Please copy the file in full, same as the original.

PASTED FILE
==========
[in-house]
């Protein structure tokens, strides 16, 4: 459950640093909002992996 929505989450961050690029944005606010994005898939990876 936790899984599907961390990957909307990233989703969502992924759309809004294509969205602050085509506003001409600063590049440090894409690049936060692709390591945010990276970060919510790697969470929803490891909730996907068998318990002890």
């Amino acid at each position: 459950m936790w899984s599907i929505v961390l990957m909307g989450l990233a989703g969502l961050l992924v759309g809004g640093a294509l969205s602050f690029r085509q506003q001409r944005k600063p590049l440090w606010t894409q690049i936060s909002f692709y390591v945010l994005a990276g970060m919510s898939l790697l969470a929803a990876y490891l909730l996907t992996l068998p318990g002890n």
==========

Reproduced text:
[in-house]
């Protein structure tokens, strides 16, 4: 459950640093909002992996 929505989450961050690029944005606010994005898939990876 936790899984599907961390990957909307990233989703969502992924759309809004294509969205602050085509506003001409600063590049440090894409690049936060692709390591945010990276970060919510790697969470929803490891909730996907068998318990002890």
């Amino acid at each position: 459950m936790w899984s599907i929505v961390l990957m909307g989450l990233a989703g969502l961050l992924v759309g809004g640093a294509l969205s602050f690029r085509q506003q001409r944005k600063p590049l440090w606010t894409q690049i936060s909002f692709y390591v945010l994005a990276g970060m919510s898939l790697l969470a929803a990876y490891l909730l996907t992996l068998p318990g002890n």